حالت چهره کاهشی و بافت اجتماعی در افسردگی اساسی: اختلاف بین فعالیت ماهیچه های صورت و احساسات خود گزارشی
|کد مقاله||سال انتشار||مقاله انگلیسی||ترجمه فارسی||تعداد کلمات|
|37583||2000||11 صفحه PDF||سفارش دهید||محاسبه نشده|
Publisher : Elsevier - Science Direct (الزویر - ساینس دایرکت)
Journal : Psychiatry Research, Volume 95, Issue 2, 21 August 2000, Pages 157–167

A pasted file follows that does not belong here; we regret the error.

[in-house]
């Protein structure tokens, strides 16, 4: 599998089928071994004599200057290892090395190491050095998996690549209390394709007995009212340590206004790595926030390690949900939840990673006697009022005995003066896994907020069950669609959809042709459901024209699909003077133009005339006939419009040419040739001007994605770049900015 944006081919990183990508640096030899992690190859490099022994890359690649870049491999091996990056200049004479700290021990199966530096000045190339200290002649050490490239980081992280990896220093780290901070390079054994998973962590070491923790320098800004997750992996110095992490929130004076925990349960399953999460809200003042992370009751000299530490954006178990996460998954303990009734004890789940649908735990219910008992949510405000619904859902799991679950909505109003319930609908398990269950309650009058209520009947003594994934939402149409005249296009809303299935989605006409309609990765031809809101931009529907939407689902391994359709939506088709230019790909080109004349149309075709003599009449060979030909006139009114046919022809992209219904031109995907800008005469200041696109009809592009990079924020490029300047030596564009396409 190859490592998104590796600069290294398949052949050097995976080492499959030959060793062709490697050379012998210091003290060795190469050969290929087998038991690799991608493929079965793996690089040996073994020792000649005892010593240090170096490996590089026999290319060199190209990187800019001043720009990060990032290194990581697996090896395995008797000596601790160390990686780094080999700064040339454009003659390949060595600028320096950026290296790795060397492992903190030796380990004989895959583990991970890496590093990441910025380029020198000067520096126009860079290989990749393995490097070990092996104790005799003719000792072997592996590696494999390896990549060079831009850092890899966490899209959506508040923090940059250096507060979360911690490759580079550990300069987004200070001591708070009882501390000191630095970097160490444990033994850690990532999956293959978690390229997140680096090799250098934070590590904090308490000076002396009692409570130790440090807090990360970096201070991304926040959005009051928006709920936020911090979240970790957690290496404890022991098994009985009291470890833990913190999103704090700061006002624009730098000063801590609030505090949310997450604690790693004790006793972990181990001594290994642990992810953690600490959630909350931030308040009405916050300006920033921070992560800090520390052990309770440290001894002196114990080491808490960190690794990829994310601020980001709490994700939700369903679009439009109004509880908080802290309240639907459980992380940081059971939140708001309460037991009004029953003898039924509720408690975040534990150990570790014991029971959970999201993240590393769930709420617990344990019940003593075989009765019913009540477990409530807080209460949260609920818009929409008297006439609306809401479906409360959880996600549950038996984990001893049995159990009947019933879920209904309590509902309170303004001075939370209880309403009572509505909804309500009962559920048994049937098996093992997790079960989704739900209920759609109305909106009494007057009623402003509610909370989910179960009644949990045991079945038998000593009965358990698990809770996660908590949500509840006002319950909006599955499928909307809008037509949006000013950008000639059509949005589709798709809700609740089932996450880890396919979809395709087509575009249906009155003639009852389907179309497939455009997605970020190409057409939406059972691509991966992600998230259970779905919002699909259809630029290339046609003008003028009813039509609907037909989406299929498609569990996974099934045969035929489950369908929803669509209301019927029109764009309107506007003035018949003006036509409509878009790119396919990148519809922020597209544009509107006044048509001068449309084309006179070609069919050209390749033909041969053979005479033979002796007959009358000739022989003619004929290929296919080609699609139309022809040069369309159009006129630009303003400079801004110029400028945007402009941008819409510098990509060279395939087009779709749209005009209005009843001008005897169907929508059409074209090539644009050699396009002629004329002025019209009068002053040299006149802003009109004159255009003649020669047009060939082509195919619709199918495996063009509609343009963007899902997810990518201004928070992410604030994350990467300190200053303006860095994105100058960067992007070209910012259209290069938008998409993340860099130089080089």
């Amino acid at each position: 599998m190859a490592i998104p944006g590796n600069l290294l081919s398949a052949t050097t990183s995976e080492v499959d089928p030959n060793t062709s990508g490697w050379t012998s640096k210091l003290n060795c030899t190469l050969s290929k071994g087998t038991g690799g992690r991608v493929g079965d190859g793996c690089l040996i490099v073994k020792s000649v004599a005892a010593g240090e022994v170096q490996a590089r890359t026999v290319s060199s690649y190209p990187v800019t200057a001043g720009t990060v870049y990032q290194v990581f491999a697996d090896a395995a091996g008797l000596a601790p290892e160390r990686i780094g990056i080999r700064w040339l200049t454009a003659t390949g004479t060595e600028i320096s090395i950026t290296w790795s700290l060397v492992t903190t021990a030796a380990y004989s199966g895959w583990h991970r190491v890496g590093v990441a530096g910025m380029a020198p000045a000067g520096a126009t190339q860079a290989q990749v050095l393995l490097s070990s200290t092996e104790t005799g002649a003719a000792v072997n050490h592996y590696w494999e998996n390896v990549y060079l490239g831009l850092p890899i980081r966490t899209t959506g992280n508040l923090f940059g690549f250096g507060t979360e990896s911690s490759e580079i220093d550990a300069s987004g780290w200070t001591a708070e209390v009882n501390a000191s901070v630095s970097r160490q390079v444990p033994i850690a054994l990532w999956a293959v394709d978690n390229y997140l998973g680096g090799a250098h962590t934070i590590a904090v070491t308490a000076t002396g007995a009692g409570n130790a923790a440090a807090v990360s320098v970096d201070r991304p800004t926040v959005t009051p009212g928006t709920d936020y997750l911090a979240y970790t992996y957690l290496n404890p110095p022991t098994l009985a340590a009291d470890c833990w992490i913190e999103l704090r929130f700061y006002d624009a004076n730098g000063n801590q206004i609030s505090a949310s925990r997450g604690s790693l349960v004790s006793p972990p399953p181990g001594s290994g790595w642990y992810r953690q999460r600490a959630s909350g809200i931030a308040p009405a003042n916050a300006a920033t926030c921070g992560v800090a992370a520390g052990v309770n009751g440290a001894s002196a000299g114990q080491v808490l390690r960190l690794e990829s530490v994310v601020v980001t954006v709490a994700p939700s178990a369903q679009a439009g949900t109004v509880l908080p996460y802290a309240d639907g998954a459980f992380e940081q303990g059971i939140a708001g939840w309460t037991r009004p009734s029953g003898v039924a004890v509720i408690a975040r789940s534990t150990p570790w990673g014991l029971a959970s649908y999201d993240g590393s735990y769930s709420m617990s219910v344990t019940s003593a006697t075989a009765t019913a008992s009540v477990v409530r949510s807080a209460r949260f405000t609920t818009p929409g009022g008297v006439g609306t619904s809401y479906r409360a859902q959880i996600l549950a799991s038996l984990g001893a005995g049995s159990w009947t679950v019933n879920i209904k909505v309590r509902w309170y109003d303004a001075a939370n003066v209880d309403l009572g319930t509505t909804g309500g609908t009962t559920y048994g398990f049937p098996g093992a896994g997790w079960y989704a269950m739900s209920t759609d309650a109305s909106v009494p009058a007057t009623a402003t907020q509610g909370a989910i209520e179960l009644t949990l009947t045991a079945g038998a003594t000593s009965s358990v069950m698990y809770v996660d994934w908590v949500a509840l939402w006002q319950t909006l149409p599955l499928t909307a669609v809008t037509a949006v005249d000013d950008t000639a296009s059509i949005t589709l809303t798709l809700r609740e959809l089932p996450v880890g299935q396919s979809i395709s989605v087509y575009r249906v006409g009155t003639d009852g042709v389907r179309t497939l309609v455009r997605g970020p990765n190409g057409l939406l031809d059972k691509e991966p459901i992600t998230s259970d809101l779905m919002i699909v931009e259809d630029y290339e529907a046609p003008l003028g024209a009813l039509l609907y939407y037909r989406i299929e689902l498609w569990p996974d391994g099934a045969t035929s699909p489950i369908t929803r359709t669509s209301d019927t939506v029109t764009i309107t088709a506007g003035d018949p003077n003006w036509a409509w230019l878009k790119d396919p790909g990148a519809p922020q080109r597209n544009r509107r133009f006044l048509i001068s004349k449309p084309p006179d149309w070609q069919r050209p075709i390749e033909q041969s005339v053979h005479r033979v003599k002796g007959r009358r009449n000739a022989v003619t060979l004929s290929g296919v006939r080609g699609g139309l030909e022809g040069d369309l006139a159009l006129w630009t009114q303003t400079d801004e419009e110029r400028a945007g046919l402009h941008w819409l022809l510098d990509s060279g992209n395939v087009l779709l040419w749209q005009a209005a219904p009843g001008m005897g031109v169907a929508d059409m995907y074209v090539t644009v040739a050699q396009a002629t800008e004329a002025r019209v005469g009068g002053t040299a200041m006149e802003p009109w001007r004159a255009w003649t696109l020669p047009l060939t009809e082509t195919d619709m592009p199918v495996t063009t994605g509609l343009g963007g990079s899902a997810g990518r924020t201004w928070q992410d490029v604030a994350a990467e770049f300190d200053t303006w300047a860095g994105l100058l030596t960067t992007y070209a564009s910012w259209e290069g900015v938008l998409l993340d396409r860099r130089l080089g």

Abstract The expression of emotion is determined by emotion and the presence and absence of others, i.e. social context. The present study examined social context differences in facial muscle activity and self-reported emotion of 11 major depressed and 11 non-depressed patients. Subjects were asked to imagine happy and sad situations with and without visualizing other people. Facial muscle activity over the brow and cheek region was reduced in depressed compared to non-depressed patients during happy and sad imagery whereas self-reported emotion showed no group differences. In both subject groups, happy imagery induced increased smiling and self-reported happiness whereas sad imagery induced increased frowning and self-reported sadness. Smiling and self-reported happiness were increased during happy-social compared to happy-solitary imagery in both groups. In contrast, frowning showed a lack of social context differences, although self-reported sadness was increased during sad-social vs. sad-solitary imagery in both groups. Reduced facial muscle activity in depression may indicate psychomotor retardation whereas the lack of social context differences in frowning may suggest social disengagement and an inhibition of sad facial expression in the presence of others.